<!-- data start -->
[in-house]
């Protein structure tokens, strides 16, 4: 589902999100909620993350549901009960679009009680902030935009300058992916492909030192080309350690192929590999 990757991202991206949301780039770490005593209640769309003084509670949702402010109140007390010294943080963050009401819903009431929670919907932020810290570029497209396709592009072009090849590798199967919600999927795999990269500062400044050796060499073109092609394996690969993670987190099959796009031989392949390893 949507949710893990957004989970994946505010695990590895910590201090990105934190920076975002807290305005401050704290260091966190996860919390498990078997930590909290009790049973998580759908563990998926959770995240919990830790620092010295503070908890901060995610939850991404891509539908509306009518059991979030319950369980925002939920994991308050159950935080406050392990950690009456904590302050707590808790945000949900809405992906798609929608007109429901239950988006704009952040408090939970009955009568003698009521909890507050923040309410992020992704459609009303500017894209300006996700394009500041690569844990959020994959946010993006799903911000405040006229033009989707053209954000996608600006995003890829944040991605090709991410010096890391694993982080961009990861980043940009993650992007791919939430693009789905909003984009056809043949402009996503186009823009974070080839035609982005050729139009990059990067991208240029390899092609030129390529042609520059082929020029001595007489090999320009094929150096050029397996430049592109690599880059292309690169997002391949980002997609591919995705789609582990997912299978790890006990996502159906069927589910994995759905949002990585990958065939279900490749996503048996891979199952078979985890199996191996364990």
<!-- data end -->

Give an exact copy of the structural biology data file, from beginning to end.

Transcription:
[in-house]
């Protein structure tokens, strides 16, 4: 589902999100909620993350549901009960679009009680902030935009300058992916492909030192080309350690192929590999 990757991202991206949301780039770490005593209640769309003084509670949702402010109140007390010294943080963050009401819903009431929670919907932020810290570029497209396709592009072009090849590798199967919600999927795999990269500062400044050796060499073109092609394996690969993670987190099959796009031989392949390893 949507949710893990957004989970994946505010695990590895910590201090990105934190920076975002807290305005401050704290260091966190996860919390498990078997930590909290009790049973998580759908563990998926959770995240919990830790620092010295503070908890901060995610939850991404891509539908509306009518059991979030319950369980925002939920994991308050159950935080406050392990950690009456904590302050707590808790945000949900809405992906798609929608007109429901239950988006704009952040408090939970009955009568003698009521909890507050923040309410992020992704459609009303500017894209300006996700394009500041690569844990959020994959946010993006799903911000405040006229033009989707053209954000996608600006995003890829944040991605090709991410010096890391694993982080961009990861980043940009993650992007791919939430693009789905909003984009056809043949402009996503186009823009974070080839035609982005050729139009990059990067991208240029390899092609030129390529042609520059082929020029001595007489090999320009094929150096050029397996430049592109690599880059292309690169997002391949980002997609591919995705789609582990997912299978790890006990996502159906069927589910994995759905949002990585990958065939279900490749996503048996891979199952078979985890199996191996364990």